In the second minute of Manchester United’s 2-1 defeat of Chelsea at Old Trafford on Sunday, Alvaro Morata controlled a long punt and steered the ball out wide to Eden Hazard. He swiftly turned and moved. Hazard half volleyed the ball from the right over to the left towards Marcos Alonso. Alonso met Hazard’s pass on the full and hammered it back across the box. Morata nudged Chris Smalling out of his path and caught it on his left foot only for his shot to crash off the crossbar.
The Spaniard placed his hands through his brylcreem imbued hair and screamed in anguish… and for the proceeding 92 minutes, he cowered into his shell.
On a day when his opposite number Romelu Lukaku finally flourished in a big game, Morata once again faded dramatically. The image of the Belgian that will remembered for years to come is of him bursting his lungs to run the ball into the corner in the dying embers of the game to wild applause by the United supporters and his manager Jose Mourinho. Most will just recall Morata on the floor, arms flailing and a sulking grimace on his face. It’s now nine games without a goal and he has scored only five times since September.
Following Arsenal’s loss to Watford in October, Troy Deeney questioned the ‘cajones’ of Arsene Wenger’s side, pointing in particular to Mesut Ozil laughing after missing a chance to kill the game when Arsenal lead 1-0. Deeney was making the point that Arsenal were too casual in assuming that they’d get another opportunity.
Morata appears to have the opposite syndrome, in that one missed chance sends his whole world crumbling down. All confidence drains from his pours and even relatively simple finishes become crippling. Chelsea’s 2-2 draw at the Emirates in January was the prime example of this. Slipped through one-on-one with Petr Cech in the first half, Morata dragged wide of the post. It affected him for the remainder of the game, as he spurned simple opportunities including an astonishing miss in injury time which would’ve secured three points for his side.
Afterwards, Antonio Conte reaffirmed his belief in his striker. “He’s young. I repeat I understand for a striker it’s not easy if you don’t score, but don’t forget for Alvaro it’s his first season playing regularly. He didn’t always play with Real Madrid and Juventus. You have to know this. I’m very happy with his commitment and the way he’s playing. He has to stay calm continue to play this way. The goal is coming.”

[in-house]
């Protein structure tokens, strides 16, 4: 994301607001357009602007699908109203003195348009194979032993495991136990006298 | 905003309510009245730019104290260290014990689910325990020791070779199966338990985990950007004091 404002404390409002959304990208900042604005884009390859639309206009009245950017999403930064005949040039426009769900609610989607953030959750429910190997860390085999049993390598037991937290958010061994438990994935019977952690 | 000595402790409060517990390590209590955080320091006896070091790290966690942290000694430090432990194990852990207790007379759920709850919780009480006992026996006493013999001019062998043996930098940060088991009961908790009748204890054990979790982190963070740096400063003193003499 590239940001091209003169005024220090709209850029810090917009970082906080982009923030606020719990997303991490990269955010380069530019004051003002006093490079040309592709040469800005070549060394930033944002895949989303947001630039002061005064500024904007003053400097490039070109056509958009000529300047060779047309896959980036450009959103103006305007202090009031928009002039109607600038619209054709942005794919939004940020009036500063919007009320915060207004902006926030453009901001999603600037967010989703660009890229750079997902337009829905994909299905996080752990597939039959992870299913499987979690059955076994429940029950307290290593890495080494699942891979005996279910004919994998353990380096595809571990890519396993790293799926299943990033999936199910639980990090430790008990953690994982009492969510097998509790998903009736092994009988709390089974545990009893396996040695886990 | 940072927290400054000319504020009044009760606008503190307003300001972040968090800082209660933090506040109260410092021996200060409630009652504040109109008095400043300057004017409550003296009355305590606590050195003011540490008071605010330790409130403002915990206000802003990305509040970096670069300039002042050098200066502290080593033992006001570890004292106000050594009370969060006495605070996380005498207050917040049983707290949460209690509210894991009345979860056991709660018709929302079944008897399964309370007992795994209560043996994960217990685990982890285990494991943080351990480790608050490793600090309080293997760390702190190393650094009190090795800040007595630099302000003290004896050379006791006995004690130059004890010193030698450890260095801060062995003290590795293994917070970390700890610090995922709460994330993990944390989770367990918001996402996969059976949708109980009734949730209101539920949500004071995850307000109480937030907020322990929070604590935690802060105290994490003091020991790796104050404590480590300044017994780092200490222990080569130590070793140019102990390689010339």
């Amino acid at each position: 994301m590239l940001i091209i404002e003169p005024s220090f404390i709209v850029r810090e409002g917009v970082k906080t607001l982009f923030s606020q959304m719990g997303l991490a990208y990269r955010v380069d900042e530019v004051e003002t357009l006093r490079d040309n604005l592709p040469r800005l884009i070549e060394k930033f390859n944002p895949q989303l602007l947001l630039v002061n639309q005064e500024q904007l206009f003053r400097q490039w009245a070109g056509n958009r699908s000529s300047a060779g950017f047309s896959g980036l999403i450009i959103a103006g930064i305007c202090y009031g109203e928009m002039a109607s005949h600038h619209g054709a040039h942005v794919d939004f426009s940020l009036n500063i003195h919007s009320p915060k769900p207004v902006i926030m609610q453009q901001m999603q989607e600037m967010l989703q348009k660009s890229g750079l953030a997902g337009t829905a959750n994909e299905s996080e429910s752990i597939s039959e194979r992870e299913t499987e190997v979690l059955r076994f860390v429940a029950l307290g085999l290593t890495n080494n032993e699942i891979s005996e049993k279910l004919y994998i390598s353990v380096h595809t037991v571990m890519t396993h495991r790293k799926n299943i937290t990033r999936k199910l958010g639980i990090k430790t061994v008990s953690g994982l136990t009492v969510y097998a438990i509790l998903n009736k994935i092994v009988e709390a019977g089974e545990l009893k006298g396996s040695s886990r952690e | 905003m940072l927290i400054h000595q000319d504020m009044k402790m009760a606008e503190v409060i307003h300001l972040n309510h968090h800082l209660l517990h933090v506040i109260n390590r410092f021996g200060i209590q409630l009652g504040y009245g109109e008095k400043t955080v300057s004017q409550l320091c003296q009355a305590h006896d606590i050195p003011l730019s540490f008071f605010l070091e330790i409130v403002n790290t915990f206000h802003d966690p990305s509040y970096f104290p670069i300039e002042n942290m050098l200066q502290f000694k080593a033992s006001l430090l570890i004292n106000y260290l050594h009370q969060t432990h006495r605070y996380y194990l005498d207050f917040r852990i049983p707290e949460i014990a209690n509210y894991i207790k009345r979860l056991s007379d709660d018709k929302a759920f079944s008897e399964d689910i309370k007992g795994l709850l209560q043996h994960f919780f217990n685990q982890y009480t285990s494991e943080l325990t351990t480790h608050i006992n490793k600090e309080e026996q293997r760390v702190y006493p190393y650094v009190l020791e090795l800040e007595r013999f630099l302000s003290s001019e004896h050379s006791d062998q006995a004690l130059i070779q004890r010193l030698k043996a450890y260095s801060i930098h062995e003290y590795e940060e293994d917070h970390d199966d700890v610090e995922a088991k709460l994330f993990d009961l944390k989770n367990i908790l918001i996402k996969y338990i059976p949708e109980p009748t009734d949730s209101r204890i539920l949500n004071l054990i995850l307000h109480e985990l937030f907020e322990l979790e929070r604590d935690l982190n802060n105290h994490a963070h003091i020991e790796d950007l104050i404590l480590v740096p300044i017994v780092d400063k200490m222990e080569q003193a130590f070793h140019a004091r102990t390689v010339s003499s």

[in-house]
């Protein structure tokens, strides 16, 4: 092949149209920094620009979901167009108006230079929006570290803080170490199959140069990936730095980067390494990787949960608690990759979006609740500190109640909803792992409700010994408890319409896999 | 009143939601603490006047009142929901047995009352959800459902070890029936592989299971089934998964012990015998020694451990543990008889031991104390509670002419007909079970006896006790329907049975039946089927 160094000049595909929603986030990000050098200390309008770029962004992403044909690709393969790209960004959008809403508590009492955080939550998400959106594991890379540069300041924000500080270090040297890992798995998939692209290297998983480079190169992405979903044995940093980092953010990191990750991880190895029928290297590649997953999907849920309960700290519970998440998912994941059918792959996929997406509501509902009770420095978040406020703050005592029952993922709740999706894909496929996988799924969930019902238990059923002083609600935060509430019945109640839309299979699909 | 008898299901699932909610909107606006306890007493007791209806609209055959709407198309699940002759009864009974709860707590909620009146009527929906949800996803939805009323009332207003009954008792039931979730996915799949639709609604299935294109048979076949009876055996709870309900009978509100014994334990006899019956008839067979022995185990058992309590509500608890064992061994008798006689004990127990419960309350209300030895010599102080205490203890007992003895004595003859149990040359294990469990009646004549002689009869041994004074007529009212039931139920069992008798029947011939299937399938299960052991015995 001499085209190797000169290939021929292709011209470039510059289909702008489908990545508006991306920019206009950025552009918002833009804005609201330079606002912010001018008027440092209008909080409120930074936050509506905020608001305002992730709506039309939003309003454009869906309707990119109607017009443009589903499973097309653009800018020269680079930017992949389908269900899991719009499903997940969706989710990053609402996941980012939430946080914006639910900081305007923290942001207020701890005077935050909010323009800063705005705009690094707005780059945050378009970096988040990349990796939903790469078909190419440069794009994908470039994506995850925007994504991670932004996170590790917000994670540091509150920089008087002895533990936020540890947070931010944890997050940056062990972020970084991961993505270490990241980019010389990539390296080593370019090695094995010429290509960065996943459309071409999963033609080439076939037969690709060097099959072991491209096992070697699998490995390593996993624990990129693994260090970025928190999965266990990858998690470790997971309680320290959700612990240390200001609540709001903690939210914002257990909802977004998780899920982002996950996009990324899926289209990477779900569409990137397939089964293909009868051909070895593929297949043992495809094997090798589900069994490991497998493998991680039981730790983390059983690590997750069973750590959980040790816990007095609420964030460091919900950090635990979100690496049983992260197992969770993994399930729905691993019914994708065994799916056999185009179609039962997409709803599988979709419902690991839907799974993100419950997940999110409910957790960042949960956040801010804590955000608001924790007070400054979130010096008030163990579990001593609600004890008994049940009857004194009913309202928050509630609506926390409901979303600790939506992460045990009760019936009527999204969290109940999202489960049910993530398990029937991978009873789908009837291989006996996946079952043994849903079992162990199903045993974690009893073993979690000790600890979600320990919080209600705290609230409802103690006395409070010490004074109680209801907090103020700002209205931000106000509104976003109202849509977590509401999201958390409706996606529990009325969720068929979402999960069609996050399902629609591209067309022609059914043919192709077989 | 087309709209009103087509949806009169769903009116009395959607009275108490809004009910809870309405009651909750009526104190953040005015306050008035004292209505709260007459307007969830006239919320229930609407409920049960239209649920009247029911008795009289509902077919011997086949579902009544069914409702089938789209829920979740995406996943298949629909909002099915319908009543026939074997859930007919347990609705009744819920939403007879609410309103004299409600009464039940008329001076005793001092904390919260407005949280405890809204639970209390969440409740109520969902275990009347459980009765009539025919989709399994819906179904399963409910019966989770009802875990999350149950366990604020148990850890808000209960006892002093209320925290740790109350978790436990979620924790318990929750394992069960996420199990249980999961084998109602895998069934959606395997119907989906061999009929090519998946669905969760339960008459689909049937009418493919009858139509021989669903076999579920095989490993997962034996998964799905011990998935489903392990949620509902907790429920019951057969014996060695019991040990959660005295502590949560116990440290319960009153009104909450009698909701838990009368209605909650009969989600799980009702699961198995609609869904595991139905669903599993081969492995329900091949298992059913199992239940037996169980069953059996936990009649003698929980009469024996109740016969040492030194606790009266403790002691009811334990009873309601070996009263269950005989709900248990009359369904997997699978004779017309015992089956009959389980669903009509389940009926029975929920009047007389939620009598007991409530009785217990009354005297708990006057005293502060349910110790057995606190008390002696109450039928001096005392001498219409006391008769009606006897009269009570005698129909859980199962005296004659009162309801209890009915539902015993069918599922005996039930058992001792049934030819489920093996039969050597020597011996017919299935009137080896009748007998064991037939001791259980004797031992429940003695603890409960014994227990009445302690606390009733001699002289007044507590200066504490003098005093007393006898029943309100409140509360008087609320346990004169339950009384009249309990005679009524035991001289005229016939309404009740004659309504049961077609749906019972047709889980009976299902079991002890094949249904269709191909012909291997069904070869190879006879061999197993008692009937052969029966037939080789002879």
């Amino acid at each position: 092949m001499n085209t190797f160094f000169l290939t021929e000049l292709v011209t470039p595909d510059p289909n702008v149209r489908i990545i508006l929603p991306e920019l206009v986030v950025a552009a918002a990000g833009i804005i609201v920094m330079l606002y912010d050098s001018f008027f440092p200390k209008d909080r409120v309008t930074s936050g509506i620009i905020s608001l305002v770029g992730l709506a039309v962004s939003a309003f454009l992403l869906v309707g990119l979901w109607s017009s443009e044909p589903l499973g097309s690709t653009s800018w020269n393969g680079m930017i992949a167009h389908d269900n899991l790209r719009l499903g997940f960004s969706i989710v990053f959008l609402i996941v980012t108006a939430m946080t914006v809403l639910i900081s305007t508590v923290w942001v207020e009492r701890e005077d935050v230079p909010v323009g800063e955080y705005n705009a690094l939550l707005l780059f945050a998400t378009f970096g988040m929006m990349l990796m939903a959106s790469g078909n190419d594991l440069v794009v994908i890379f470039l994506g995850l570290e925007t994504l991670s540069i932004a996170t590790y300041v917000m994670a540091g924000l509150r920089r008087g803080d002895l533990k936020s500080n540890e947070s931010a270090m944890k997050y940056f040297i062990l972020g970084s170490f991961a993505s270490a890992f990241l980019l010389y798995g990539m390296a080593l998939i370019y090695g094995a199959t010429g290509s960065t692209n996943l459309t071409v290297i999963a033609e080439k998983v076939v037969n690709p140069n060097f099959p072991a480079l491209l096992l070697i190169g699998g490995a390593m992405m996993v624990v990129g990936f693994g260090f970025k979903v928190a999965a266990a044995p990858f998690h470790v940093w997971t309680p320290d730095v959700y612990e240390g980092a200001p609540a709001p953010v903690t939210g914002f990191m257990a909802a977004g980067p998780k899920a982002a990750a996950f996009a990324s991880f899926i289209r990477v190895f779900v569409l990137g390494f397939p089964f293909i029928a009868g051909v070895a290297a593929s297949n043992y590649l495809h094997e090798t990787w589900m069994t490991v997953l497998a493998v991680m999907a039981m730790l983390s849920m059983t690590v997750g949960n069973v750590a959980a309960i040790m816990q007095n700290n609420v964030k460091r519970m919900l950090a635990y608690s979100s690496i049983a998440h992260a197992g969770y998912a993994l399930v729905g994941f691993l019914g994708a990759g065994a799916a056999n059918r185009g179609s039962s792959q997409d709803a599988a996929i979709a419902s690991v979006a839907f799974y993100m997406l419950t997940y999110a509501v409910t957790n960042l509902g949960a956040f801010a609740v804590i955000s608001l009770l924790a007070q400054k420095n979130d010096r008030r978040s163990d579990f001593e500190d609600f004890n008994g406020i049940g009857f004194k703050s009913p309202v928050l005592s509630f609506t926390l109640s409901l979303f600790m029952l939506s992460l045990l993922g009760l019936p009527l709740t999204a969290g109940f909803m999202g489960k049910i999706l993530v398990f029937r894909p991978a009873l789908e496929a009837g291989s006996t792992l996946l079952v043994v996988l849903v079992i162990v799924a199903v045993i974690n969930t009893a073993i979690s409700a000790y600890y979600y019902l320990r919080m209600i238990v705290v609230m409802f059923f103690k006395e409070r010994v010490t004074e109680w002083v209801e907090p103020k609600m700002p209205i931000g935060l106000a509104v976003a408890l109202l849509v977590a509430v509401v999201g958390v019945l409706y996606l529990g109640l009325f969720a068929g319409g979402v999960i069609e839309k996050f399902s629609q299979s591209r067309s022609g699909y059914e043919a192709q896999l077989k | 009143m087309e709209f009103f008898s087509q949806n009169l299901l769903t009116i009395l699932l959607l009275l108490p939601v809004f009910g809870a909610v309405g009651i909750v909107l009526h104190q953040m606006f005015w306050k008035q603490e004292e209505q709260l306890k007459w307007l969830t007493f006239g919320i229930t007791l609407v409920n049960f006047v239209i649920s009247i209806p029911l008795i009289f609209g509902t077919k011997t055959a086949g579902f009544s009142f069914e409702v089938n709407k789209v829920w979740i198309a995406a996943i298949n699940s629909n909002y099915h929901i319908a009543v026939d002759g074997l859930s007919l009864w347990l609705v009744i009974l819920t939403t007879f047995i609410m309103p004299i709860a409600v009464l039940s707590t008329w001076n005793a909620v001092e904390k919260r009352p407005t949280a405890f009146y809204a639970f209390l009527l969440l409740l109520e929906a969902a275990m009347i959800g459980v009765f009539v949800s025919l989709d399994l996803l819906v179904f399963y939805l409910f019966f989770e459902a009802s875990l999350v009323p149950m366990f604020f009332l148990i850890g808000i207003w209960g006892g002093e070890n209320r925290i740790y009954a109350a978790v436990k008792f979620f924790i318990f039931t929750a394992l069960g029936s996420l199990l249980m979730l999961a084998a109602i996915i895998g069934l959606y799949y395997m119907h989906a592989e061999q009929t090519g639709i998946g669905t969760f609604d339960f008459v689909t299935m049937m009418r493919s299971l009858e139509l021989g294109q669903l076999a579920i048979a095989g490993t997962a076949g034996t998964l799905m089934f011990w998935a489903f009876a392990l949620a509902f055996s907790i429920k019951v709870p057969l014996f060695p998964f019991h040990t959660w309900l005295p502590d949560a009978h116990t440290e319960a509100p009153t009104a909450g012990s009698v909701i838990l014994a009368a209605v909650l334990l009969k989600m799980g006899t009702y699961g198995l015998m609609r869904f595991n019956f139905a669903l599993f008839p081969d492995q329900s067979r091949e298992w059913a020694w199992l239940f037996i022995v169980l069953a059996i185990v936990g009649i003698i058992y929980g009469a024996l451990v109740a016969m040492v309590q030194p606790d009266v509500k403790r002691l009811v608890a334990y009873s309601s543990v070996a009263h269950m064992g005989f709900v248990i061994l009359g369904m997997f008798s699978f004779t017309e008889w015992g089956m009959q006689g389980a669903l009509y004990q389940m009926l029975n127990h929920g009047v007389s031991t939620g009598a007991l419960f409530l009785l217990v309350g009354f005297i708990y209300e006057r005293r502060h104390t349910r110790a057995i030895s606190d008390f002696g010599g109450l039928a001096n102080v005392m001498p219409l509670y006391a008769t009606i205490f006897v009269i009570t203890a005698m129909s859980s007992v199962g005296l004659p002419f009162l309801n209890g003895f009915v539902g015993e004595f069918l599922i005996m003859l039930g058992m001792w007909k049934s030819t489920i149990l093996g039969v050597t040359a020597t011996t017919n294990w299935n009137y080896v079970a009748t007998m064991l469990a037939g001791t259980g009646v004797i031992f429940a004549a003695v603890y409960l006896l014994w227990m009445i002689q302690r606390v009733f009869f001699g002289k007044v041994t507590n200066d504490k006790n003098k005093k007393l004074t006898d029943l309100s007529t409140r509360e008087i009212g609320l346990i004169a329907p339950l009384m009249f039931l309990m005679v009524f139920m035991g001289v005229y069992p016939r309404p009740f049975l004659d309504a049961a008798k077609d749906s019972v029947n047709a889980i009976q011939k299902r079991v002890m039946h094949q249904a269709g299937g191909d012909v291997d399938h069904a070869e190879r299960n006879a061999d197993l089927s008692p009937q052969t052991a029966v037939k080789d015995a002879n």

One must wonder if that confidence remains given the events of Sunday where Morata was timid and utterly ineffective. When Victor Lindelof collided into him, he winced and threw his arms in the air. Supporters were growing frustrated as he continuously fell to the ground at the slightest contact and appealed for free kicks. Towards the end of the game as Chelsea laboriously sought an equaliser, they aimed their attack towards Oliver Giroud, who showed so much more grit in 12 minutes on the pitch, rather than Morata. Ironically, the one time he managed to put the ball in the net he was flagged (incorrectly) for offside.
Contrast that with events in Seville, where the man Morata was signed to replace was tearing it up for Atletico Madrid. In the course of 96 seconds, Diego Costa initiated a scrap, tried to get an opponent sent off, was booked, pounced on a defensive mishap and scored. Since his return to La Liga, Atletico have won seven of eight league games and Costa has scored four times as well as receiving a red card. He’s a natural born winner though and the intensity and attitude he plays with clearly emanates through the rest of Diego Simeone’s side.
The faith of Morata at Chelsea will always be defined by how he measures up against the last two great blues strikers – Costa and Didier Drogba. Few would argue that Costa is a more talented footballer than Morata. Morata is intelligent, nimble and fast. He is technically gifted, precise and is good in the air. He is far more polished than both, but he lacks the one unquantifiable quality they and other great centre-forwards possess – ruthlessness.
The cold blooded killer instinct and mentality in front of goal that Costa and Drogba had to shrug off disappointment and know that they would score the next one is currently absent. In Chelsea’s title victory last season, it’s easy to forget the number of winners Costa would grab from scraps late in games. With the exception of the 1-0 victory over United in November, Morata just hasn’t had the same impact. Drogba meanwhile scored in eight cup finals, a truly remarkable record.
Another quality Morata sorely misses is the appetite for battle that his predecessors so relished. Too often he gets bullied by opposing defenders and either complains to the referee or hides. Those who know him personally claim he is a thoughtful and considered person, a sensitive soul who is well balanced off the pitch. His former Juventus teammate Gigi Buffon once said that he could be the best striker in the world “if only he could get over his mental hang-ups”.
There must be concern amongst those at Chelsea who sanctioned his transfer that he may never move beyond those issues. You get the sense that he might just be too nice, lacking the steel required to be an elite player. He is only 25, but time doesn’t stand still. Morata was rarely first choice at Juventus and was a relatively peripheral figure at Real Madrid. Perhaps he is consigned to the role of a nearly man and if he wants to alter that perception, he needs to do it fast. Because patience is running out.